Election 2015: Could more be done to increase turnout?

Alex Bailey, chief executive of Adur and Worthing councils.
Alex Bailey, chief executive of Adur and Worthing councils.
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GENERAL election turnout in the Herald and Gazette area could be in the region of 70 per cent – but could more be done to encourage the electorate to vote?

The traditional pencil and paper method has long been championed but some campaigners believe electronic voting would boost turnout.

West Sussex County Council flirted with trialling an electronic voting system for a consultation on the proposed Worthing 20mph scheme in March last year but decided against it over fears the process would be open to abuse.

Despite this. Adur and Worthing councils chief executive Alex Bailey said a move to digital voting was inevitable and could encourage more people to vote.

He said: “I can see an argument for moving to some kind of digital voting system and I can also see some very real concerns about the potential for it being easier to rig.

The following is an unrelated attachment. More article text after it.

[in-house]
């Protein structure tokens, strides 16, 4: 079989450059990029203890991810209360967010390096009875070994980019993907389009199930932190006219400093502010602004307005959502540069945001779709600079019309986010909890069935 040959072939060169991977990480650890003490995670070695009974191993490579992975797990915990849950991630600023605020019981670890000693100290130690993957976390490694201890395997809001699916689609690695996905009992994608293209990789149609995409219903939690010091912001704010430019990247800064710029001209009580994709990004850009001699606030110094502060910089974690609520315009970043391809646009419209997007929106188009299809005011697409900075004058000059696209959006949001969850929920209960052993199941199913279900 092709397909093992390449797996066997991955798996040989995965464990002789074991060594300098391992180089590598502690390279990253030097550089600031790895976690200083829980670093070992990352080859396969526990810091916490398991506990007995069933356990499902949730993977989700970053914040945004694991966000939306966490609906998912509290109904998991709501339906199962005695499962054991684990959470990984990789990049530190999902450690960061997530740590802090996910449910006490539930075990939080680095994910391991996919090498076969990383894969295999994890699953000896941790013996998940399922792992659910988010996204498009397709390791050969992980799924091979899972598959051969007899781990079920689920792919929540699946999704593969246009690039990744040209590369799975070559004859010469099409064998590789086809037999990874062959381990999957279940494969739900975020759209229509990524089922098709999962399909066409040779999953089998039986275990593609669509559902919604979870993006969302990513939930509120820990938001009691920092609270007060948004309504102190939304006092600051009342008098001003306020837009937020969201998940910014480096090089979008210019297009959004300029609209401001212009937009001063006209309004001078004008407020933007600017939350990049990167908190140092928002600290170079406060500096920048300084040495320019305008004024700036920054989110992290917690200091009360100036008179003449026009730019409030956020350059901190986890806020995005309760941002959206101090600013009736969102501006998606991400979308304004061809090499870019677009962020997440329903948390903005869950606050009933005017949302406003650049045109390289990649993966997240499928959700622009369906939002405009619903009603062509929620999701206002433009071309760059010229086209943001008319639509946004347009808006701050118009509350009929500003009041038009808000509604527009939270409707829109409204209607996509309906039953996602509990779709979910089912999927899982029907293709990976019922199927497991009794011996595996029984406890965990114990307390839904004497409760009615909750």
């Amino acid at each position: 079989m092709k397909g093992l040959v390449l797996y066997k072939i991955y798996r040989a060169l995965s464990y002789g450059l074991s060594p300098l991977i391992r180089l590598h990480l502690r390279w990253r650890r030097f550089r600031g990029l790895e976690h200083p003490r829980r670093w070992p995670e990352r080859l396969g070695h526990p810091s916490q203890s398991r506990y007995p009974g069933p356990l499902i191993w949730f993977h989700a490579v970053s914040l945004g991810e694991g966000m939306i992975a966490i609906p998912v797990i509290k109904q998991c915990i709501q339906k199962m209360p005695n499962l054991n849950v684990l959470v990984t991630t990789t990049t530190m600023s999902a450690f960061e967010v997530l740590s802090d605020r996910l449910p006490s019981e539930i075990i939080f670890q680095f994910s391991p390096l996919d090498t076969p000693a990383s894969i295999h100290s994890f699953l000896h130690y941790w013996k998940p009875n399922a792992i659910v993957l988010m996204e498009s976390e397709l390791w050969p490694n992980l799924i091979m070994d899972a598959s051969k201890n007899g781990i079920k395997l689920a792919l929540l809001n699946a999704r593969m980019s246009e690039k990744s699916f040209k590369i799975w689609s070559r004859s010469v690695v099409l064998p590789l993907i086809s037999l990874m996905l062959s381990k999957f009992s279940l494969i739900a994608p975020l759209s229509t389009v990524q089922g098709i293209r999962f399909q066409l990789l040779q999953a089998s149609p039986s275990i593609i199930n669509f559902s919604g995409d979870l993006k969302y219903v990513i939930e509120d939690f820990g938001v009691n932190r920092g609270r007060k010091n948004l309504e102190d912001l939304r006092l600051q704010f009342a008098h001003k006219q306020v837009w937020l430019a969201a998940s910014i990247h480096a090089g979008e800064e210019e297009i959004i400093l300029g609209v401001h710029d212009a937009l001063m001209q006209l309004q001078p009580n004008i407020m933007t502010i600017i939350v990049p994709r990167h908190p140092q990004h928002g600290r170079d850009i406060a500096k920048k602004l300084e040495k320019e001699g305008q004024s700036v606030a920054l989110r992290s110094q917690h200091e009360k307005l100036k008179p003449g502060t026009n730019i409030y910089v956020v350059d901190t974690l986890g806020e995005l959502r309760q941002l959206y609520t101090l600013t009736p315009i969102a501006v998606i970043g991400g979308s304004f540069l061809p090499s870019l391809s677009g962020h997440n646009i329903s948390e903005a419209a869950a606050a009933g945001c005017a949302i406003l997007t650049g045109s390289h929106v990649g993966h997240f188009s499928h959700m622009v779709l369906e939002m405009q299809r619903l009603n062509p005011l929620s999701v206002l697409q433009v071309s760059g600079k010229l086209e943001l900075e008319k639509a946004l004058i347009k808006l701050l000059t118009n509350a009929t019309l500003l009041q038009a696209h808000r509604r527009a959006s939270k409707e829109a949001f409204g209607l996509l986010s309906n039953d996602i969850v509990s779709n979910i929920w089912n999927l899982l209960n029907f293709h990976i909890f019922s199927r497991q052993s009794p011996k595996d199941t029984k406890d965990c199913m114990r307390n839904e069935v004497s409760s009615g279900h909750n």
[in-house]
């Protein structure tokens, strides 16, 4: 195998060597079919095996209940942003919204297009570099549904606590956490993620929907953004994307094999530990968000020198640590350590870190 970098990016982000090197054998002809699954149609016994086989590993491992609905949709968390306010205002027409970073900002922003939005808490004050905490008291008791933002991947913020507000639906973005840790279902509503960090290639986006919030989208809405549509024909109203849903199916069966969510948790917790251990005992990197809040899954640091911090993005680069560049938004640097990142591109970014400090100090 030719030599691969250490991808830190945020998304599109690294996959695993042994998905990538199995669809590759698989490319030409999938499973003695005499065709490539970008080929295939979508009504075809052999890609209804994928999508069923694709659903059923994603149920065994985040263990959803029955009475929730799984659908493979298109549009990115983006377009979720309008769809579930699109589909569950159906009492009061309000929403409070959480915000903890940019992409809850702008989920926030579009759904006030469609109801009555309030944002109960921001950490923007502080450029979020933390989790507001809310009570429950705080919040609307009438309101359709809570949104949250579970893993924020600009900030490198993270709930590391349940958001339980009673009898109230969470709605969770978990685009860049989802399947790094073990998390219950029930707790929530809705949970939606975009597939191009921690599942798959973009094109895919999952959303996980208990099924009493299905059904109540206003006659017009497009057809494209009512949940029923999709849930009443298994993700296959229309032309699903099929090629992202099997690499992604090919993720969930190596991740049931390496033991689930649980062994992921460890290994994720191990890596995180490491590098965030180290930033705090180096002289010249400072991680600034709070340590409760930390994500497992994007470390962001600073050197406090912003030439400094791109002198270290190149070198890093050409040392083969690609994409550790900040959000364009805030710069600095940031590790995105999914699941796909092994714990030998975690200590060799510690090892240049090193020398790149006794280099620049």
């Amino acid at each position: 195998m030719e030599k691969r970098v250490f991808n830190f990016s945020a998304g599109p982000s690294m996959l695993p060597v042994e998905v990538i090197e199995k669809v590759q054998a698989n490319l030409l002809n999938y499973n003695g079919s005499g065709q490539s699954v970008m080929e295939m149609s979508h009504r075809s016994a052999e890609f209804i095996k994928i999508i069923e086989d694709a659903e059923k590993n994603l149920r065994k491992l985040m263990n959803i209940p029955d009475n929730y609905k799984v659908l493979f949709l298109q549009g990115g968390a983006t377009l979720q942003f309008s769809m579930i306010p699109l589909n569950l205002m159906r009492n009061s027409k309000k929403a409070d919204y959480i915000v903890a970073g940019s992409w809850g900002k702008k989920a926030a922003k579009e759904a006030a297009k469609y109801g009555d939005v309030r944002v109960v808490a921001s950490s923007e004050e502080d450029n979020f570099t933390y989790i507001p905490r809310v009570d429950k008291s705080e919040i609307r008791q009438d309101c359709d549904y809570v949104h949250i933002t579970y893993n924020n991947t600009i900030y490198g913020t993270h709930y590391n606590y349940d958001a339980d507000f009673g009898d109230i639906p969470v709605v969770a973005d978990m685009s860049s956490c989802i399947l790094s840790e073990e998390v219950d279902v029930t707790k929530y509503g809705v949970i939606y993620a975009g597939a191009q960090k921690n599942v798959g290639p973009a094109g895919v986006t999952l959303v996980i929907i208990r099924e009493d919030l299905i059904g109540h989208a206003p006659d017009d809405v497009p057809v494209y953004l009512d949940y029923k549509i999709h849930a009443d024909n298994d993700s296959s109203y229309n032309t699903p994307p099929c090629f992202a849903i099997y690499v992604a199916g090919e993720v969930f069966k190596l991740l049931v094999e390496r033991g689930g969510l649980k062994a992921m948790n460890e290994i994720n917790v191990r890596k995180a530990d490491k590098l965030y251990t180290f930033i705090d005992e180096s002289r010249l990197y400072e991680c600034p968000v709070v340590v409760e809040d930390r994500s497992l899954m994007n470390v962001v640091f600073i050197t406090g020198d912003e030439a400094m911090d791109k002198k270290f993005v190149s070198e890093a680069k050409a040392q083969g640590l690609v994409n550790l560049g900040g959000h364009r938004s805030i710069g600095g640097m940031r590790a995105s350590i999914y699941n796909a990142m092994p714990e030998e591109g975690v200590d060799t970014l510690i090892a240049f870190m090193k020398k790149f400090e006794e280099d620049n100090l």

“For all its flaws, the process of having 63 polling stations is very difficult to rig.

“I think the move to e-voting will happen inevitably and is the sort of thing which could encourage an uptake in voting.”

Littlehampton, Arun and West Sussex county councillor Dr James Walsh believes digital voting should be introduced sooner rather than later.

“Everything else can be done electronically but we are still using a lead pencil and a piece of paper,” he said.

Asked if he believed voters had a romantic view of the traditional system, he disagreed.

He said: “Voting is voting. A huge amount of people are switching to postal voting,

“I think the turnout will probably be higher because of the huge amount of focus on it being a fairly close election this time.”

One person who will not be voting on May 7 is Worthing business owner Eddie Dewey, who felt not enough information was provided for him to make an informed decision.

He said: “Trust is the main issue. They should support local business, they should make people want to open up shops and local businesses and trade.”

Kevin West, 63, believed the solution to improving voter turnout was simpler than introducing digital voting.

He said: “They need to tell people about the current issues and how they affect them, that will bring more people out.”

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